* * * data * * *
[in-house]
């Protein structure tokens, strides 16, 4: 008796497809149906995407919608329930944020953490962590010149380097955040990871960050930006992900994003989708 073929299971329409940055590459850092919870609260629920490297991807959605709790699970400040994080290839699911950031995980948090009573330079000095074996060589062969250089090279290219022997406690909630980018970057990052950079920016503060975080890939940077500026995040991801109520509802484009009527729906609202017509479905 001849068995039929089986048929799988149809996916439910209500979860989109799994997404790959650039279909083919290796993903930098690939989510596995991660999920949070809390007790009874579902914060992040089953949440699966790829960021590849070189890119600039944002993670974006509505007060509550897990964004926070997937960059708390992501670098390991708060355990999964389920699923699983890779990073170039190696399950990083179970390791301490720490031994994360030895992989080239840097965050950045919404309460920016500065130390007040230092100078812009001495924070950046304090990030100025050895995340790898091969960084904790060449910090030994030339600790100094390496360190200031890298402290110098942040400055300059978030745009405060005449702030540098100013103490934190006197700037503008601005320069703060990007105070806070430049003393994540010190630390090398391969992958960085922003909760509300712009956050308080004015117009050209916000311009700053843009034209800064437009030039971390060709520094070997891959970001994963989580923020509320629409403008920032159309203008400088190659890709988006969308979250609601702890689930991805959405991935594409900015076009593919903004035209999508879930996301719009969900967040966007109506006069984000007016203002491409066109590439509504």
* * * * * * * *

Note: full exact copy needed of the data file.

[in-house]
């Protein structure tokens, strides 16, 4: 008796497809149906995407919608329930944020953490962590010149380097955040990871960050930006992900994003989708 073929299971329409940055590459850092919870609260629920490297991807959605709790699970400040994080290839699911950031995980948090009573330079000095074996060589062969250089090279290219022997406690909630980018970057990052950079920016503060975080890939940077500026995040991801109520509802484009009527729906609202017509479905 001849068995039929089986048929799988149809996916439910209500979860989109799994997404790959650039279909083919290796993903930098690939989510596995991660999920949070809390007790009874579902914060992040089953949440699966790829960021590849070189890119600039944002993670974006509505007060509550897990964004926070997937960059708390992501670098390991708060355990999964389920699923699983890779990073170039190696399950990083179970390791301490720490031994994360030895992989080239840097965050950045919404309460920016500065130390007040230092100078812009001495924070950046304090990030100025050895995340790898091969960084904790060449910090030994030339600790100094390496360190200031890298402290110098942040400055300059978030745009405060005449702030540098100013103490934190006197700037503008601005320069703060990007105070806070430049003393994540010190630390090398391969992958960085922003909760509300712009956050308080004015117009050209916000311009700053843009034209800064437009030039971390060709520094070997891959970001994963989580923020509320629409403008920032159309203008400088190659890709988006969308979250609601702890689930991805959405991935594409900015076009593919903004035209999508879930996301719009969900967040966007109506006069984000007016203002491409066109590439509504």